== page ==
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American ginseng (Panax quinquefolius) is a native perennial herb and an important forest crop. It grows on well-drained, rich soils under northern hardwoods. The root lives for many years, even though the stem and foliage die back to ground level at the end of each growing season. Much of New York State has the potential for growing ginseng, and it can be an important source of income for many New Yorkers.
Ginseng today is found in two forms, Panax ginseng and Panax quinquefolium. These are two cousin plants which vary primarily due to climatic and growing conditions. They both contain active ingredients called ginsenosides.
American ginseng is listed in Appendix II of the Convention on International Trade in Endangered Species of Wild Fauna and Flora (CITES), an international agreement between countries to ensure that international trade in certain plants and animals does not threaten their survival in the wild. American ginseng was listed in CITES Appendix II in 1975 due to concerns of the species being overharvested as a consequence of international trade. Appendix II allows trade that biologically sustainable and legal, and includes species that, although currently not threatened with extinction, may become so without trade controls. In order to ensure that American ginseng roots are legally and sustainably harvested, CITES permits issued by the U.S. Fish and Wildlife Service are required to export American ginseng. For more information about CITES and American ginseng, please see the links in the right column.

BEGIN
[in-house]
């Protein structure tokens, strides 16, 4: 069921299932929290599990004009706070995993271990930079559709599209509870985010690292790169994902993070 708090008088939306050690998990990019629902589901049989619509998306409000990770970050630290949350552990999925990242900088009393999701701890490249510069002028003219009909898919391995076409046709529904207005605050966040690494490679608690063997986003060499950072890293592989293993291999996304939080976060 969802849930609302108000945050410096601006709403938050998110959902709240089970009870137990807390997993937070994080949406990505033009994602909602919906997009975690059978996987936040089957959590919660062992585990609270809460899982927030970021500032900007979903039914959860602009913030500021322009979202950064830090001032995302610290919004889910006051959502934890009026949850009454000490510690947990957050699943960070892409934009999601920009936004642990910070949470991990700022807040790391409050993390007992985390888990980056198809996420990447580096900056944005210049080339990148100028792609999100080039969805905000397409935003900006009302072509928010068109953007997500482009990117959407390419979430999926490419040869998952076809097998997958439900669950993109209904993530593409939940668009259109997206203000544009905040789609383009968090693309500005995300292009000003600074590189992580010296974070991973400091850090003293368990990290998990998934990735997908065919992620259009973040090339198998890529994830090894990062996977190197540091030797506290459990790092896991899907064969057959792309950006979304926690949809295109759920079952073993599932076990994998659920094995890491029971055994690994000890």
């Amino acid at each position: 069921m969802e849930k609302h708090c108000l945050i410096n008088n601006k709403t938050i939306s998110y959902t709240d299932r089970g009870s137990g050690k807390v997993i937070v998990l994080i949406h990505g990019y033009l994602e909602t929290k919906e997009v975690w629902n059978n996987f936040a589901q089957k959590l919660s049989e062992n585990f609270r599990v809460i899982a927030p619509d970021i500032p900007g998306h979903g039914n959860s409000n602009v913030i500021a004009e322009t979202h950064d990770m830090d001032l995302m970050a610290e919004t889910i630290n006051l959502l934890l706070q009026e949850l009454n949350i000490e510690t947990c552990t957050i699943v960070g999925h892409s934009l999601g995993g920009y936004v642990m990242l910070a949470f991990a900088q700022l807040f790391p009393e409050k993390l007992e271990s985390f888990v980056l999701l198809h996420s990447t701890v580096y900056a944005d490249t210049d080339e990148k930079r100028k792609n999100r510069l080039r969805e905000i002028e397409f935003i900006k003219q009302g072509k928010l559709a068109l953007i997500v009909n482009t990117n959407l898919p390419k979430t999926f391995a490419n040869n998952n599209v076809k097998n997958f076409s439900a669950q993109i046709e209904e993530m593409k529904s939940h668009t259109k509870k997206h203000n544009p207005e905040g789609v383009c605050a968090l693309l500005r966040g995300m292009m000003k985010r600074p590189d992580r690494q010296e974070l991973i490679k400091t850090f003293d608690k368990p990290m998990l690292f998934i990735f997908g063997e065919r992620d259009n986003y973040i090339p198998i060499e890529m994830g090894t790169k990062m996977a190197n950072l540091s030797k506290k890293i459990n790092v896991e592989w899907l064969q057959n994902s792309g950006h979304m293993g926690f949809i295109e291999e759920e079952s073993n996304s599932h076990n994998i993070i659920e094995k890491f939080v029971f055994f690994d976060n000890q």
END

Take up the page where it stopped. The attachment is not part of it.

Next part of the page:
New York's ginseng program exists to ensure the survival of the species in the wild, compliance with all Federal and International laws and regulations, and the viability of New York ginseng as a valuable forest product.
In 1987 regulations were adopted that established practices for the harvest and sale of American ginseng in New York State (6 NYCRR 193.4-193.8). These regulations established conservation practices including a ginseng harvest season and requirements for harvesting only mature plants. They also created a dealer permitting system and certification procedures. A year later, the United States Department of the Interior, Fish and Wildlife Service (USFWS) approved the New York State American Ginseng Program and lifted a ban on the export of New York grown ginseng. The program is reviewed annually to ensure that it meets all the federal requirements under CITES.
No ginseng may be harvested from any State Lands or from Finger Lakes National Forest. Ginseng diggers must obtain written permission from the landowner before harvesting on private property. Only mature plants may be harvested and the berries must be replanted immediately.
Ginseng Forms, Lists and Regulations
New York State American Ginseng Regulations
- 193.4 Definitions
- 193.5 Collection, sale and conservation of American ginseng in New York
- 193.6 Certification of ginseng
- 193.7 Ginseng dealers
- 193.8 Penalties
|NYS DEC, Division of Lands & Forests
Albany, NY 12233-4253
|NYS DEC, SUNY at Stony Brook
50 Circle Road
Stony Brook, NY 11790-2356
47-40 21st Street
Long Island City, NY 11101-5401
21 South Putt Corners Road
New Paltz, NY 12561-1696
65561 State Highway 10, Suite 1 (Jefferson Road)
Stamford, NY 12167
232 Golf Course Road
Warrensburg, NY 12885
7327 State Route 812
Lowville, NY 13367
1285 Fisher Avenue
Cortland, NY 13045-1090
7291 Coon Road
Bath, NY 14810-9728
182 East Union Street, Suite 3
Allegany, NY 14706-1328
Ginseng Varieties and Glossary
Oriental ginseng (Panax ginseng): native to eastern Asia, primarily China and Korea. It was found in the wild abundantly centuries ago. Because of its popularity, it was dug almost to extinction. Today it is commonly available as a cultivated plant.